With the arrival of Kendrick Lamar, all eyes have been on the Black Hippy crew, which also includes Jay Rock, Ab-Soul, and Schoolboy Q. Schoolboy Q is next out the gate, with the clique’s first release of the new year, Habits & Contridictions. But is Q just as talented as his Dr. Dre blessed brother?
One thing Schoolboy Q is not, is a clone of Kendrick. Like the other members of the crew, he’s his own artist, with his own style. While Lamar is the more introspective one and Jay Rock is the realist, Q is the wild card, living a carefree lifestyle of drug dealing and hoe hoppin’.
There are plenty of moments where Q channels this energy into some pretty brilliant concoctions, such as the dub-flavored “Sacrilegious”, or “2 Raw”, some music to drive by that features Jay Rock. Songs like “Oxy Music” and “Grooveline Pt. 1″ (feat. Curren$y & Dom Kennedy) find him getting high off his own supply, while “There He Go” and “Druggies Wit Hoes Again” show some minor Project Blowed influence. And who can forget the album’s greatest moment, “My Hatin’ Joint”, which finds him simply hating on the guy that got the girl.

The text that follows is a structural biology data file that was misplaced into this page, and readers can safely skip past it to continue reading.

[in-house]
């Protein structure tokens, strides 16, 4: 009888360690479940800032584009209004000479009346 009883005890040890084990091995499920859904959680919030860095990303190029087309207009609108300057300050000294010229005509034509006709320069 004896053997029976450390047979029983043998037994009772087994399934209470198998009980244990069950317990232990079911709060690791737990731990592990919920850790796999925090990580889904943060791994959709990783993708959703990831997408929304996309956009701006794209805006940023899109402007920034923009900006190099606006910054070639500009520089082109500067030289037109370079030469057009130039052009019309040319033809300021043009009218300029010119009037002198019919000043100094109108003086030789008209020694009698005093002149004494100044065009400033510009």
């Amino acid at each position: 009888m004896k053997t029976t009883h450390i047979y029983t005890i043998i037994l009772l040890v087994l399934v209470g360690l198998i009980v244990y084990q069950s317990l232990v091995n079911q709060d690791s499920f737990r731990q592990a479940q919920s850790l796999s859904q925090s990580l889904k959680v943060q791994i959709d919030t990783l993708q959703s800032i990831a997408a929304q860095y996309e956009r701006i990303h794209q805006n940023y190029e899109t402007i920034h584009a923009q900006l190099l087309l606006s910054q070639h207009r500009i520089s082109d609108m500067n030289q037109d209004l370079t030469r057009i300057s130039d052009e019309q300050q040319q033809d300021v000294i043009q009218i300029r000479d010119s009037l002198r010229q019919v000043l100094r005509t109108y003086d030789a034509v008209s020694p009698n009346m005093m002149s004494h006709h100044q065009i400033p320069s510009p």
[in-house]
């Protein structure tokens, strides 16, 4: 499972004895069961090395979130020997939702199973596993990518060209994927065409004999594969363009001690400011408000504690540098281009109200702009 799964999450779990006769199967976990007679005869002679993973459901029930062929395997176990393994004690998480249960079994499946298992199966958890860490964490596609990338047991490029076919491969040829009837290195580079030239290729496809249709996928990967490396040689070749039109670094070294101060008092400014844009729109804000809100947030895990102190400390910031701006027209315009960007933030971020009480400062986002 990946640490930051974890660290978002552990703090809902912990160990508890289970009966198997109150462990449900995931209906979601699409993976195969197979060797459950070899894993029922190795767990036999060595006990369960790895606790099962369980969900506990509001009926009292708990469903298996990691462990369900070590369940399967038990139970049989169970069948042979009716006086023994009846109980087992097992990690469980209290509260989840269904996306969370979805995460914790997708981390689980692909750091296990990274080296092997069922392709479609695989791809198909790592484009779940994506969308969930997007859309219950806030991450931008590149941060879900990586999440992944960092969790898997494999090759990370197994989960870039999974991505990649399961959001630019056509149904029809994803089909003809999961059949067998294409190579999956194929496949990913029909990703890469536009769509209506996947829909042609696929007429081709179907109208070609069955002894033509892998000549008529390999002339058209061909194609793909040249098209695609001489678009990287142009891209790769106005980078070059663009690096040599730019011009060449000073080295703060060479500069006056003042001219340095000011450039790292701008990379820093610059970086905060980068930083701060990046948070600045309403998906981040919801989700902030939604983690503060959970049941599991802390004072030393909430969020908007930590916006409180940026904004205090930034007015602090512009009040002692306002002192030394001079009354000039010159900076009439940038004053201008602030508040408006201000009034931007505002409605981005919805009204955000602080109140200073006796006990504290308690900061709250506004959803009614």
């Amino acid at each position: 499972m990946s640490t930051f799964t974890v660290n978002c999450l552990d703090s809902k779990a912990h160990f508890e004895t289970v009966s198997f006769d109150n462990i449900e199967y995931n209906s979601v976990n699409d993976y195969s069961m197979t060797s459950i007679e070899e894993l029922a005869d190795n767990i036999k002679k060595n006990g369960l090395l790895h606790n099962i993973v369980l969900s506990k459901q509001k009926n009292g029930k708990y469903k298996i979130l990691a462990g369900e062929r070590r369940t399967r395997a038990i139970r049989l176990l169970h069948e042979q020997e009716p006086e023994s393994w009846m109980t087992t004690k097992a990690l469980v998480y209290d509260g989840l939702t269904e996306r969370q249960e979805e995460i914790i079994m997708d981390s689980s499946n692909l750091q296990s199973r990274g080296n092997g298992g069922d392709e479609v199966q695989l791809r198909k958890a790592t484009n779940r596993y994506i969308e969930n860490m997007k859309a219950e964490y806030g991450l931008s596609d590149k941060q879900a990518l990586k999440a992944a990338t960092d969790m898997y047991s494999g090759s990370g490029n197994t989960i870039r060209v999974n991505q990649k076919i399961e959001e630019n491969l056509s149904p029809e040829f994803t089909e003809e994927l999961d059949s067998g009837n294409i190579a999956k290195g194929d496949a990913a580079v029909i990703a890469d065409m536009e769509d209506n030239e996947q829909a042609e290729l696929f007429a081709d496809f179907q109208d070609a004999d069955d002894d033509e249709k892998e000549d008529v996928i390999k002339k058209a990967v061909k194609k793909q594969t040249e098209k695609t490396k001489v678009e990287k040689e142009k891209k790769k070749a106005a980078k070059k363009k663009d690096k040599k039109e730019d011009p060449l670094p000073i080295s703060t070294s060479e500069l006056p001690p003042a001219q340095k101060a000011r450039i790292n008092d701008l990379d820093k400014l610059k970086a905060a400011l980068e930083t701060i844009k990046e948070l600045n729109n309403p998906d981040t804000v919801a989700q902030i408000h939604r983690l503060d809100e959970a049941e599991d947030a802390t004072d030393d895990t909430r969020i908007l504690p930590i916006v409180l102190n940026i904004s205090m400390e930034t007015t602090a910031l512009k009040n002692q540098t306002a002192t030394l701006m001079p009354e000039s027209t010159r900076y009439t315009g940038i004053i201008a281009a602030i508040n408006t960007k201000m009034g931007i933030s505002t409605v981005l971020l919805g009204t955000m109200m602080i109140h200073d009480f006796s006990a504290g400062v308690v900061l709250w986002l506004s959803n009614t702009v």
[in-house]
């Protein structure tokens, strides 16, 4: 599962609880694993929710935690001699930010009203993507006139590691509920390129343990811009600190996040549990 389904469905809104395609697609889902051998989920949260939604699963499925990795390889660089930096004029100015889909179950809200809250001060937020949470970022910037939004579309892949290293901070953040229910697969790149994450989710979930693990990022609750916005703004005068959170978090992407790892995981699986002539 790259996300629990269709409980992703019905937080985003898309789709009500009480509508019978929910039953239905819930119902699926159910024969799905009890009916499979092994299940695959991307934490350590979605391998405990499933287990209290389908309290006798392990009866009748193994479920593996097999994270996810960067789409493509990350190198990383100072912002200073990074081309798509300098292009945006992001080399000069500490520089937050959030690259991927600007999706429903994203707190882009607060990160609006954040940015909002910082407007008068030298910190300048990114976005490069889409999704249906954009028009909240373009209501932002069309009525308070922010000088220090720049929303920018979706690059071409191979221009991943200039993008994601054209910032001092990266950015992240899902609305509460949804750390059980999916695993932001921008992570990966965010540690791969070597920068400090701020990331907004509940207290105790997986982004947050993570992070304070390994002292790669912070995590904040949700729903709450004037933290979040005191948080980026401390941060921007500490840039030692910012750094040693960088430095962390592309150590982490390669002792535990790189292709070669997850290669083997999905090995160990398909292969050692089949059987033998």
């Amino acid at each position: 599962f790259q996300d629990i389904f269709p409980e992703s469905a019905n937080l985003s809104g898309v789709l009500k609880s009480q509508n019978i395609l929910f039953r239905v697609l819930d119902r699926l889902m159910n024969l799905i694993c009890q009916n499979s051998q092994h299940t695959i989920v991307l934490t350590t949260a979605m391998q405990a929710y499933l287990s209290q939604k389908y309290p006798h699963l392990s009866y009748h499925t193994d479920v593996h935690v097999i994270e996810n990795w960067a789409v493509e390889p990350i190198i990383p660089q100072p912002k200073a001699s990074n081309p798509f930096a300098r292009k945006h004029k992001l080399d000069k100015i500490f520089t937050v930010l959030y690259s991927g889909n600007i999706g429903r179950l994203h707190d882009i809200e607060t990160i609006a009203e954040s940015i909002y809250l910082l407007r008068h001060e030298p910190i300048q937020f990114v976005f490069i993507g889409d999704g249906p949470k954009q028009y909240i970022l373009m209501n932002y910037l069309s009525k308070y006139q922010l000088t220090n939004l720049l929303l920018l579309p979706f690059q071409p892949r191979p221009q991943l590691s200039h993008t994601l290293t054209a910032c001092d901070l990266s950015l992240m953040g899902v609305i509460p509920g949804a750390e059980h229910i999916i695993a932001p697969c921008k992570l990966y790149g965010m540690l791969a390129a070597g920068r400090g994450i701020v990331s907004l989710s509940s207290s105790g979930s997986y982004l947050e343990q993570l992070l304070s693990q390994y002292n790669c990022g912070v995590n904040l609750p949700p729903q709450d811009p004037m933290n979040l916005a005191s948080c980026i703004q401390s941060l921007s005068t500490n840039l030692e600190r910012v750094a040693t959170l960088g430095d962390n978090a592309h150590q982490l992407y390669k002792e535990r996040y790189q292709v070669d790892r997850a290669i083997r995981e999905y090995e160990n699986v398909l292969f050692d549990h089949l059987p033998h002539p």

There are a few questionable songs included, however. The “Niggas In Paris” dis (or whatever it is) “Nightmare On Figg St” defies explanation, while the too-soon “Hands On The Wheel” samples a cover of Kid Cudi’s “Pursuit of Happiness”. Speaking of untouchable samples, the Portishead jacking on “Raymond 1969″ is a lazy rip off, lacking innovation.
While Schoolboy Q is easily the group’s most ig’nant emcee, he can also be very compelling. At the same time, there’s a lack of quality control here that keeps this from being a truly great release. While not perfect, at least Q realizes he’s got Habits and Contridictions, just like the rest of us.
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